Codetermination and the Democratic State

82 Pages Posted: 27 Aug 2020 Last revised: 30 Mar 2021

See all articles by Jens Dammann

Jens Dammann

University of Texas at Austin - School of Law; European Corporate Governance Institute (ECGI)

Horst Eidenmueller

University of Oxford - Faculty of Law; European Corporate Governance Institute (ECGI)

Date Written: August 12, 2020

Abstract

Two prominent progressive senators, Bernie Sanders and Elizabeth Warren, have recently proposed that employees should be allowed to elect 40 to 45 percent of the directors of large corporations. If implemented, such a reform would bring U.S. corporate law substantially closer to European countries like Denmark, Germany, and Sweden, where worker codetermination has long been a central feature of corporate governance.

An extensive body of theoretical and empirical scholarship analyzes codetermination’s economic impact on corporations and their employees. This Article focuses on a different issue. It examines codetermination’s potential for protecting our democracy against the dangers inherent in the accumulation of extreme wealth and power by private corporations.

Concentrated corporate wealth creates the risk that corporations will use their resources to undermine democratic institutions. This Article argues that codetermination can mitigate this risk by splitting corporate voting rights between shareholders and employees, thereby playing a role that is broadly similar to that of the Constitutional separation of powers.

Keywords: Codetermination, Corporate Governance, Democracy, Corporate Power, Anti-Domination Principle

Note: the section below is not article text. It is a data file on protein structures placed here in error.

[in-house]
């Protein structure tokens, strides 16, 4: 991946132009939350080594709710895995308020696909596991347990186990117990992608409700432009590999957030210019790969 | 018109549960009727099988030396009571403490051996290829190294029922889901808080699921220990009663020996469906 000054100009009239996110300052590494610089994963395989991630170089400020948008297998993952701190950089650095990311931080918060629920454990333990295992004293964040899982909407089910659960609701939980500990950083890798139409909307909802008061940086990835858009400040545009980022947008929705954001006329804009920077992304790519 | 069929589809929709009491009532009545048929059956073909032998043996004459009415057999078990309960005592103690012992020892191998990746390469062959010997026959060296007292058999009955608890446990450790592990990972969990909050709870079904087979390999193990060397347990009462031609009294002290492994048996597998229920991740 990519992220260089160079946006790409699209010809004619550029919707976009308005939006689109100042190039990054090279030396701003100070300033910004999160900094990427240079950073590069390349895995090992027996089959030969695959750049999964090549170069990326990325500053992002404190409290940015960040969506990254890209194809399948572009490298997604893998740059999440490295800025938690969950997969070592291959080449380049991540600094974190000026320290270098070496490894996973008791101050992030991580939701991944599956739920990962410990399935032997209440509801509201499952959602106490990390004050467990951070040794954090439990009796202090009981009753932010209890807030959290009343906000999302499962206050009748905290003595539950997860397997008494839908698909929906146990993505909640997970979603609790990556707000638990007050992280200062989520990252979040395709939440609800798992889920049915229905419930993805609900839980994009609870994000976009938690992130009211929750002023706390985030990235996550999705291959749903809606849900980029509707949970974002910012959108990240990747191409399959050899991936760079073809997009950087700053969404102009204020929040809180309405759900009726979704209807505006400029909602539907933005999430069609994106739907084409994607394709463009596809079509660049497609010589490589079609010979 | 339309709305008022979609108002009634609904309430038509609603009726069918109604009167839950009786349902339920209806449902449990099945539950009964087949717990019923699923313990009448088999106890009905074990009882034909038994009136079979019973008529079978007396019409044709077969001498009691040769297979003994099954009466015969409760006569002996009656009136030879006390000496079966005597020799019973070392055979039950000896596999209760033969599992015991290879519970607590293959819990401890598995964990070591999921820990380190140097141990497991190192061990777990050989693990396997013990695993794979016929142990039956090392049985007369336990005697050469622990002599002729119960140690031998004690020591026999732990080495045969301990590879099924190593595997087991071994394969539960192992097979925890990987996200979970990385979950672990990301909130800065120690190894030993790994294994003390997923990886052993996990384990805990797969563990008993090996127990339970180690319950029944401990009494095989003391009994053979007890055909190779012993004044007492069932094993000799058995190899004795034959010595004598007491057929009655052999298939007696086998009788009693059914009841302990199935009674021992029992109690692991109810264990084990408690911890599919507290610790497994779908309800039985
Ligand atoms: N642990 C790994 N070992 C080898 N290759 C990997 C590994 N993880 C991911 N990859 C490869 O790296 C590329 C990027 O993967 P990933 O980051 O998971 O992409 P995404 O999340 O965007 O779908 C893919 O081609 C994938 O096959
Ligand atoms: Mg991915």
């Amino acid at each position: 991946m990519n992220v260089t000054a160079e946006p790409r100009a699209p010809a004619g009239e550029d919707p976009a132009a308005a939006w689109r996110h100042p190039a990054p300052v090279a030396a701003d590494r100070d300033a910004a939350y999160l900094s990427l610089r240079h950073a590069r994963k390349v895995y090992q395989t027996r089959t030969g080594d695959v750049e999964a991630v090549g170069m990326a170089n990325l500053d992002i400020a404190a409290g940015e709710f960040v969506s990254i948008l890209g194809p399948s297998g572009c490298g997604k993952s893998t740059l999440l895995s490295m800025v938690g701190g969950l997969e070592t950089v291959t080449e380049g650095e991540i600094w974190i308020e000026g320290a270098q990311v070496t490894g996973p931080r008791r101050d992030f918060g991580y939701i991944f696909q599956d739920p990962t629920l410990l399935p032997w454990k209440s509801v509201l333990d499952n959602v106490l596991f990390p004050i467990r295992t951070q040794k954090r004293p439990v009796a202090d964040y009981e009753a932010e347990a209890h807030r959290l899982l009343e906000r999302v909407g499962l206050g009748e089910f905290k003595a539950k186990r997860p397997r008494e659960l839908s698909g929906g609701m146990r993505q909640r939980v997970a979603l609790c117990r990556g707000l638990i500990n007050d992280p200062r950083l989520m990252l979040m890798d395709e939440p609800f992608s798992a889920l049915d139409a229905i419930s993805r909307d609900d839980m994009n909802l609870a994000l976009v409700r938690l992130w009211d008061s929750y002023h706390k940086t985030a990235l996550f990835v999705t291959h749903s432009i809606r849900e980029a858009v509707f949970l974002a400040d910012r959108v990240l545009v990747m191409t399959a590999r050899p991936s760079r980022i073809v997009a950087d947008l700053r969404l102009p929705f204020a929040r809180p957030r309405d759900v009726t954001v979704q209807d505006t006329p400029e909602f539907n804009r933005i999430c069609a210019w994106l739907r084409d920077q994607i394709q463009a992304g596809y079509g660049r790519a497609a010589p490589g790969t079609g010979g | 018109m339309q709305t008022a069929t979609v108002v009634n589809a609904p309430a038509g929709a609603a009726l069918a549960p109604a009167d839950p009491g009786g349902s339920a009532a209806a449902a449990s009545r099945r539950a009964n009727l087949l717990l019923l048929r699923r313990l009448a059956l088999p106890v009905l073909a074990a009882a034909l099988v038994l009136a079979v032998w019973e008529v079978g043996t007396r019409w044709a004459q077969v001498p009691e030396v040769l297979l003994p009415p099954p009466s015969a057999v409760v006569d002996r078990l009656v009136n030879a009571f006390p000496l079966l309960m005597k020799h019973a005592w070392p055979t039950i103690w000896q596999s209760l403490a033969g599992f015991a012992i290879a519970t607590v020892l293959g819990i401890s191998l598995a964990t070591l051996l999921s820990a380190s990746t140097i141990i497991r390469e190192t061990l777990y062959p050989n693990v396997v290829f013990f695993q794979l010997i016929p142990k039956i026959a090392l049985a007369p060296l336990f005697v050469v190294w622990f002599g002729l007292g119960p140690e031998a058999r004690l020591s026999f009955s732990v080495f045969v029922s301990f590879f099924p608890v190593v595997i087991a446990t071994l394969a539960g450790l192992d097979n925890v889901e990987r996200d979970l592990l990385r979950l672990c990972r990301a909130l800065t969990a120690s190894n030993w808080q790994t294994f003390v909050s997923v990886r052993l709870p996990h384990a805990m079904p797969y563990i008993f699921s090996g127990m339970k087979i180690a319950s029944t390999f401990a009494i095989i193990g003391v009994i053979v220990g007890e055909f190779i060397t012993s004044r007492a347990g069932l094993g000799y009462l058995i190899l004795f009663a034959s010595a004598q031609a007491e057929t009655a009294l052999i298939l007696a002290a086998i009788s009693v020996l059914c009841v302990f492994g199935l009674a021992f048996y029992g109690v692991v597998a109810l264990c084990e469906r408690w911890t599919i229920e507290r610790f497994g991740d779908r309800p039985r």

JEL Classification: K2, K31, L2, L5

Suggested Citation

Dammann, Jens and Eidenmueller, Horst G. M., Codetermination and the Democratic State (August 12, 2020). University of Illinois Law Review, Forthcoming, European Corporate Governance Institute - Law Working Paper No. 536/2020, Available at SSRN: https://ssrn.com/abstract=3680769 or http://dx.doi.org/10.2139/ssrn.3680769

Jens Dammann

University of Texas at Austin - School of Law ( email )

727 East Dean Keeton Street
Austin, TX 78705
United States

European Corporate Governance Institute (ECGI) ( email )

c/o the Royal Academies of Belgium
Rue Ducale 1 Hertogsstraat
1000 Brussels
Belgium

HOME PAGE: http://https://ecgi.global/users/jens-dammann

Horst G. M. Eidenmueller (Contact Author)

University of Oxford - Faculty of Law ( email )

St Cross Building
St Cross Road
Oxford, OX1 3UL
United Kingdom

European Corporate Governance Institute (ECGI) ( email )

c/o the Royal Academies of Belgium
Rue Ducale 1 Hertogsstraat
1000 Brussels
Belgium

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